What other changes have you noticed over thirty years?

Parents are leaving their buying decisions until much later. A few years ago, 10 years ago, you would be 3 months pregnant and you would have made all your decisions in buying and you would have them all on order! Now, two weeks before, they are going into the stores and saying 'ah we will have that, we will have that'!

Mamas & Papas: We chat to the family behind the business1990 and dad's finally allowed on the scene!

Have you noticed men becoming more involved?

Yes! It's like the old buy a car thing where men want something sporty and women want something beautiful! And with men it's a big part now because they take ownership where at one time it was the mother and that was it. They would buy it and she would be pushing the baby all the time, whereas now the man actually has a big say. We don't really see men coming in on their own, but they certainly influence the buying – you hear 'well I wont be pushing that!'

It used to be very mother and daughter and almost like the husband was forgotten, whereas now it is very much joint, a sharing thing.

So who road-tests all your stuff?

Our daughter! She tested something like 10 pushchairs, all the high chairs, and we have all the products at home ourselves and we test them as well. We went to Italy on holiday and we had seven pushchairs, we had for the twins when they were taking two grandchildren together, then we had a carry cot because we had a little one, and there was something else... but it was great because you can actually then find out practically in different conditions, heat and sand, sea! We know then that everything is really good! They also get all the clothing and I will go back with garments and they will tell me they are not easy to put on, put buttons down the back, that sort of thing.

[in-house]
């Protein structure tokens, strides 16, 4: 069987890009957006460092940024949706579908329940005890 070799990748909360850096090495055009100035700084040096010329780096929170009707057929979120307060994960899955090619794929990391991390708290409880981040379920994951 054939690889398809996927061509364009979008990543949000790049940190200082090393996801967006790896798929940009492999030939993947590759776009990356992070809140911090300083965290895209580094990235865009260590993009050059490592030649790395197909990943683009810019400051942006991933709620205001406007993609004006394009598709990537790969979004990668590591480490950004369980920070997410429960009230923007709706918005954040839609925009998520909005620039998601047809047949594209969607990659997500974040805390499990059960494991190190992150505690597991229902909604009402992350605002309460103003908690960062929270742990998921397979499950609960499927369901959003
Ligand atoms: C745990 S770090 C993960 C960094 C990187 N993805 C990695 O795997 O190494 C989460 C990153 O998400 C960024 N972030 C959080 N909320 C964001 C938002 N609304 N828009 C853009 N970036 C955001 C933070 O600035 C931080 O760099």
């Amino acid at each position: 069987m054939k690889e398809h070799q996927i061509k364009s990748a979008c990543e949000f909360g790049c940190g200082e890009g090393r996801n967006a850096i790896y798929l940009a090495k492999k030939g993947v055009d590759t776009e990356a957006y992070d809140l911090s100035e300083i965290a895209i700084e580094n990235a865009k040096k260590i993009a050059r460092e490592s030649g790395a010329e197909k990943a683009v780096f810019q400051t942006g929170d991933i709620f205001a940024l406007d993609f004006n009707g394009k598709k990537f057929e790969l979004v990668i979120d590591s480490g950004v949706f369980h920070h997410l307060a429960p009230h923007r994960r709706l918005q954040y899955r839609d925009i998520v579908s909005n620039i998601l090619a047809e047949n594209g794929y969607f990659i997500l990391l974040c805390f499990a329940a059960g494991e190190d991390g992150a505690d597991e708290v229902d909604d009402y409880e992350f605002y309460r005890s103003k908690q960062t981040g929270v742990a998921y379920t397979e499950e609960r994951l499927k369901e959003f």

So you love feedback?

We do love feedback! Positive or negative! It's because people tell you, 'well I don't like that and think this is great'. You learn so much so quickly and the customer can be so unforgiving, if you get it wrong, they will tell you about it, but then you learn.

So are you constantly checking out people's prams on the street?

Always! Cant help it! It's part of our life, part of our culture. I don't like to see a baby in an upright pushchair that can't recline. That really upsets me because a child, a three-month-old baby needs support. A comfortable baby is a happy baby!

Mamas & Papas: We chat to the family behind the business1992 and it's colour pop time!

Are you an M&P fan? Can you remember the prams of old? Do you maybe have a 'heirloom' pram from one of their first ranges or one of the enormous carriage prams their ranges superseded? Tell us your pram stories!